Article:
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# Voting Paradox

from http://www.ccrc.wustl.edu/~lorracks/dsv/diss/
by Lorrie Cranor

The paradox of voting was discovered over 200 years ago by M. Condorcet, a French mathematician, philosopher, economist, and social scientist. However, it received little attention until Duncan Black explained its significance in a series of essays he began in the 1940s. The importance of the voting paradox was not fully realized until several years after Kenneth Arrow published Social Choice and Individual Values in 1951, which contained his General Possibility Theorem. The essence of this theorem is that there is no method of aggregating individual preferences over three or more alternatives that satisfies several conditions of fairness and always produces a logical result.

For this problem, you must write a program that evaluates different voting strategies on voter preferences. We consider just the case of 3 candidates, and each vote orders the candidates according to their preferences. There are a total of 5 schemes you need to consider:

• plurality winner - there is one ballot, and each voter casts their vote for their favorite candidate. Whoever gets the most votes wins, even if they don't get a majority of the votes cast.
• exhaustive ballot - On each ballot, each voter casts their vote for their favorite candidate (that is on the ballot). The candidate who gets the fewest votes is eliminated, and the survivers move on to the next round of voting. For three candidates, there will be just two ballots.
• 1&2 primary - Candidates 1 & 2 face off in a primary ballot. Whoever wins goes on to face candidate 3 in a second ballot. Whoever wins that vote wins the election.
• 1&3 primary - Candidates 1 & 3 face off in a primary ballot. Whoever wins goes on to face candidate 2 in a second ballot. Whoever wins that vote wins the election.
• 2&3 primary - Candidates 2 & 3 face off in a primary ballot. Whoever wins goes on to face candidate 1 in a second ballot. Whoever wins that vote wins the election.

Note that in all votes, each voter casts their vote for the candidate they like most who is on the ballot (as a result of the voting paradox, this doesn't always maximize the chance that a candidate they like will be elected).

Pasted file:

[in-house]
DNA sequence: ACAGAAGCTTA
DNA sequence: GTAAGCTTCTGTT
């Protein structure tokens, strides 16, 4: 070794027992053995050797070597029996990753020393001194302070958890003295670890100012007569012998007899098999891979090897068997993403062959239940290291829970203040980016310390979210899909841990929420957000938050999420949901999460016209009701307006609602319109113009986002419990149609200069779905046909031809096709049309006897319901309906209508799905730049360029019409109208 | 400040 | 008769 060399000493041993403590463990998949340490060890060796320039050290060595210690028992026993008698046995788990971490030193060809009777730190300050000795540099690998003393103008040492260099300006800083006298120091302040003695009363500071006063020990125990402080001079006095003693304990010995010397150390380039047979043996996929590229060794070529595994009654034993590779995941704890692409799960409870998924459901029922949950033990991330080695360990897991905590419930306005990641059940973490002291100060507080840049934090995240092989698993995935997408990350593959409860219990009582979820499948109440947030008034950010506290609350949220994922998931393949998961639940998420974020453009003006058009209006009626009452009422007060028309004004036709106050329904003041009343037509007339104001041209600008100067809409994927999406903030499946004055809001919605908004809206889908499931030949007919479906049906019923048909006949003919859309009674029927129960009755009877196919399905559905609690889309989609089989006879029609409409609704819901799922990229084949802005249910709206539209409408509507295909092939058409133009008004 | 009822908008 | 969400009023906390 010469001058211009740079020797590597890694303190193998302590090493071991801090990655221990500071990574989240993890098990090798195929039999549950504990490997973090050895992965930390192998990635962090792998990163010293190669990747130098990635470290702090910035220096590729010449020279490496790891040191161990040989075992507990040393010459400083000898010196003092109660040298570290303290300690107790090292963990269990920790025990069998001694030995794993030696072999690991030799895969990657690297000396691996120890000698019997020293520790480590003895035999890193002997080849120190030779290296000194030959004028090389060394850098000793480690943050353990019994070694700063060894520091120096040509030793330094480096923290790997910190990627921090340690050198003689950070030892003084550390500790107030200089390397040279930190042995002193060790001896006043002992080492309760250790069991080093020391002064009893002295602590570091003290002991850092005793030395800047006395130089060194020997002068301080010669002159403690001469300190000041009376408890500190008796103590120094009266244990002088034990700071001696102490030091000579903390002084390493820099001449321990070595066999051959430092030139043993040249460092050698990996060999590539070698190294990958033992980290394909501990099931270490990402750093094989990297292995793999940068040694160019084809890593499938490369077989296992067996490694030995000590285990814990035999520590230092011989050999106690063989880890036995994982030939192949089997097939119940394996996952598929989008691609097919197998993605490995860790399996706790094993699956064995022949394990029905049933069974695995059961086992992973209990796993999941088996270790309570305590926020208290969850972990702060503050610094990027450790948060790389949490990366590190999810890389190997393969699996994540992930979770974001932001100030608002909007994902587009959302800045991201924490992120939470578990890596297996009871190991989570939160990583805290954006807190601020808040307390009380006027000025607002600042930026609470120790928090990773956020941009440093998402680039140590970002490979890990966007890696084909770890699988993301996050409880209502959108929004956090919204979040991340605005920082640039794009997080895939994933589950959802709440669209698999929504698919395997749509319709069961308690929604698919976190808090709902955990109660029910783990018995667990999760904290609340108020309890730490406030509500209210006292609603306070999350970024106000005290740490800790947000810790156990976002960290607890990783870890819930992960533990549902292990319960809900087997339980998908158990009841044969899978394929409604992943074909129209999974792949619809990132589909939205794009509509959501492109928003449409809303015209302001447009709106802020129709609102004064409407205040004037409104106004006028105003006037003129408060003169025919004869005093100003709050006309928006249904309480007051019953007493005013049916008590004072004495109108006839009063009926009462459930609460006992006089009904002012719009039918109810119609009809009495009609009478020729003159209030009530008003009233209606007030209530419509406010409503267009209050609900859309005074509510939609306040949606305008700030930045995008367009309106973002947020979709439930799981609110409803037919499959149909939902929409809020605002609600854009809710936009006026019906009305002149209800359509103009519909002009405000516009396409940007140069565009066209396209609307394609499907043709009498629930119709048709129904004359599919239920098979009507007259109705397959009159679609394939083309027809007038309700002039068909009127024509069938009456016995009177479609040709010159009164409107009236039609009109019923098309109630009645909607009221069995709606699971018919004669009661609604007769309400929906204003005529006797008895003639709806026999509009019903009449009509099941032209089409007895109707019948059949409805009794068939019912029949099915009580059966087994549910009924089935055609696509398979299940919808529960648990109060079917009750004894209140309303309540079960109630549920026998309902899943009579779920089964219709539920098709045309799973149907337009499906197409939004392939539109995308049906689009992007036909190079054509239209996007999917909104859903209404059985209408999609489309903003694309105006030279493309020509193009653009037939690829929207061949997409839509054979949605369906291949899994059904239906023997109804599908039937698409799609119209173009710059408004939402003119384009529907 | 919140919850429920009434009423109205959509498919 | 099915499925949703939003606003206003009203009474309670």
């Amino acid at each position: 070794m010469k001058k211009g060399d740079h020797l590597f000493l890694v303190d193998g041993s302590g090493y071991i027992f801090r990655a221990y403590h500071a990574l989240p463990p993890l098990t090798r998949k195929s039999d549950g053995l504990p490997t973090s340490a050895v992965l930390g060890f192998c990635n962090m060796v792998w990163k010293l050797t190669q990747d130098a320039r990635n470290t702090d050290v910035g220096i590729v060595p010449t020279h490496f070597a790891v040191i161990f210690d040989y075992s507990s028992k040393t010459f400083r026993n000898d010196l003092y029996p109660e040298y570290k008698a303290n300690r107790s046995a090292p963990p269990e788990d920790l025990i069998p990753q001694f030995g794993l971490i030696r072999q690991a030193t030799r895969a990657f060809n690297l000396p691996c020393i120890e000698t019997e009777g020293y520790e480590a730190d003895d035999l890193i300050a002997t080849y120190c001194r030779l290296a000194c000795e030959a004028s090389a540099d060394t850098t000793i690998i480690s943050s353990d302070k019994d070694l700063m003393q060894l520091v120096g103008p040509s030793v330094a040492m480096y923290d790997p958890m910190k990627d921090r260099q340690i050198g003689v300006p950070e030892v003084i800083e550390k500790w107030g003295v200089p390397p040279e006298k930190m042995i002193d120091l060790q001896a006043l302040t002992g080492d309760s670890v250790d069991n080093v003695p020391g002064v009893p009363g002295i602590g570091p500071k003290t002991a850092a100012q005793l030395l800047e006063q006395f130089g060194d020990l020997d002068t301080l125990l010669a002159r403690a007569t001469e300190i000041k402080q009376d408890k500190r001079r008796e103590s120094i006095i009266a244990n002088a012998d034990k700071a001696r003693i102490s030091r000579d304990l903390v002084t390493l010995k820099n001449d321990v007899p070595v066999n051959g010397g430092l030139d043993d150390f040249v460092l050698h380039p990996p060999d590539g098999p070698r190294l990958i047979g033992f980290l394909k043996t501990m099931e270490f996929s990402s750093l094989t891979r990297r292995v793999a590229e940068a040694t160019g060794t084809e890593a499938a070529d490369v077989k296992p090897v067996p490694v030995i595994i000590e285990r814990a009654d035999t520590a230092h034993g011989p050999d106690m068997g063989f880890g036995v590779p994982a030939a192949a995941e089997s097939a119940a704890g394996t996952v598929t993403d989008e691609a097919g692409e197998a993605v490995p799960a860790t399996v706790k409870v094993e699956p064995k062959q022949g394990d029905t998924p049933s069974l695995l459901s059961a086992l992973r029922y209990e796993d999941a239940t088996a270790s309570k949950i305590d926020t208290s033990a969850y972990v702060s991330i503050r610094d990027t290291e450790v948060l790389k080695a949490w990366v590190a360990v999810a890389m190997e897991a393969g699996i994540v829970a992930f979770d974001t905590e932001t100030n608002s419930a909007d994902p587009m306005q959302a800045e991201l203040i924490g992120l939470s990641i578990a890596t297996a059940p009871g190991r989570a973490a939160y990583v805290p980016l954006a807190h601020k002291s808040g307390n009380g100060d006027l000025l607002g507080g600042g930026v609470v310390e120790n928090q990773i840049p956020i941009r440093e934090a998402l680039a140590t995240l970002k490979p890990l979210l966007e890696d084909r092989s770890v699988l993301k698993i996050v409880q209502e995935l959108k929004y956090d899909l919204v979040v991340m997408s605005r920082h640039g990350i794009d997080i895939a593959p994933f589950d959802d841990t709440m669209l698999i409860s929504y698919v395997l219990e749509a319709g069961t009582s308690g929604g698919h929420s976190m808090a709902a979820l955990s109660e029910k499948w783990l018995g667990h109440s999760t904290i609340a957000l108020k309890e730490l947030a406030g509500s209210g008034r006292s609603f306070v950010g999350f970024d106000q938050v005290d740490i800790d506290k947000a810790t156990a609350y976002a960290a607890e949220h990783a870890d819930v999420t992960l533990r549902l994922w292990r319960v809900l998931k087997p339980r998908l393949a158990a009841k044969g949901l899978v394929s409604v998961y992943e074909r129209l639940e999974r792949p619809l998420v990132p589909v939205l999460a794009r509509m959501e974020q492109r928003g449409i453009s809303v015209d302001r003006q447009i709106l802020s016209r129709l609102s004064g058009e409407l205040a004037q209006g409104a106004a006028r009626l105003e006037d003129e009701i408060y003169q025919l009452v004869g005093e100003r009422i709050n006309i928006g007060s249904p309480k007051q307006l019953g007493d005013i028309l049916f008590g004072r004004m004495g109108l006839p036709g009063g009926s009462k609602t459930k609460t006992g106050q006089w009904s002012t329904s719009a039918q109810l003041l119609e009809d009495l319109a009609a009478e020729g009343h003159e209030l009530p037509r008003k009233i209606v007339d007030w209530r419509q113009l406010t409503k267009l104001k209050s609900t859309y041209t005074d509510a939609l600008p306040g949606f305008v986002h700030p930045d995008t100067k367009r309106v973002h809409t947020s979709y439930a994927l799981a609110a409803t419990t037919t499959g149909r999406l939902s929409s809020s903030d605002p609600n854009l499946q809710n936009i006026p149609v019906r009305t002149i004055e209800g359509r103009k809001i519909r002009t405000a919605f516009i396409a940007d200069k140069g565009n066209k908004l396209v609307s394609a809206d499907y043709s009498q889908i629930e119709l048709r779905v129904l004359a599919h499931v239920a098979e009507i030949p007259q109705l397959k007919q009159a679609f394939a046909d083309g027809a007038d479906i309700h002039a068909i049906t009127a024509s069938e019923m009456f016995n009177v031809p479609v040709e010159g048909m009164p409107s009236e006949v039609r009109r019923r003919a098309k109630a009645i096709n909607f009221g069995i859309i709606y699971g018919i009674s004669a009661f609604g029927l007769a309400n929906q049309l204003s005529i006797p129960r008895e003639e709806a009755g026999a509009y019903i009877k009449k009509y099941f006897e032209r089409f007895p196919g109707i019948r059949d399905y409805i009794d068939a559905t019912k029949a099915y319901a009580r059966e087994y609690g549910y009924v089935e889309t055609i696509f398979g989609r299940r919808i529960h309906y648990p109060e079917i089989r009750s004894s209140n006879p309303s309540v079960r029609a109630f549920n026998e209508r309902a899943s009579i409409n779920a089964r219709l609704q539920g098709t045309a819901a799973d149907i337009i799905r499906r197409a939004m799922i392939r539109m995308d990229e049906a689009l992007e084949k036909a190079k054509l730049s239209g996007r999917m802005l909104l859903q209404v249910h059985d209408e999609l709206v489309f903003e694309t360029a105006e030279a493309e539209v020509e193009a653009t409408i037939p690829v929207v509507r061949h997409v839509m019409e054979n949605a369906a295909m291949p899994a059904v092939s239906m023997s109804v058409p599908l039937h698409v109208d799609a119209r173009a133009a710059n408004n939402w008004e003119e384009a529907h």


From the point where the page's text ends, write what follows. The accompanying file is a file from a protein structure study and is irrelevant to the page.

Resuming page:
You do not need to worry about election ties; none will occur in the data sets you will be tested on.

## Input Format

Your input will be a series of voter preferences, each consisting of 3 integers on a line. These numbers consist of the voter's first, second and third choice; each choice will be a number in the range 1-3. If the first number is 0, it means that this set of voter preferences is complete, and you should print the results for this set and then read in another set. If the first number is -1, it indicates end of input. This set of voter preferences is complete and is the last set of voter preferences; you should print the results and terminate.

## Output Format

For each set of voter preferences, you should print a header, the plurality election winner, the exhaustive ballot winner, and the winner if two of the candidates are paired in a primary first. The sample output shows the appropriate format, but don't worry about the number of spaces.

## Example

Input: Output:
```1 2 3
1 2 3
1 2 3
2 1 3
2 3 1
3 1 2
0 0 0
1 3 2
1 3 2
1 3 2
1 2 3
1 3 2
3 2 1
2 3 1
2 3 1
2 3 1
3 2 1
3 2 1
2 3 1
-1 -1 -1
```
```-------- election  1
plurality winner  1
exhaustive ballot  1
12 primary  1
13 primary  1
23 primary  1
-------- election  2
plurality winner  1
exhaustive ballot  2
12 primary  3
13 primary  3
23 primary  3
```

Input Output

## Our solution

Next: Heat Diffusion Up: 1997 UMCP High School Programming Contest Previous: Internet Routing

Bill Pugh
Mon Mar 17 14:34:34 EST 1997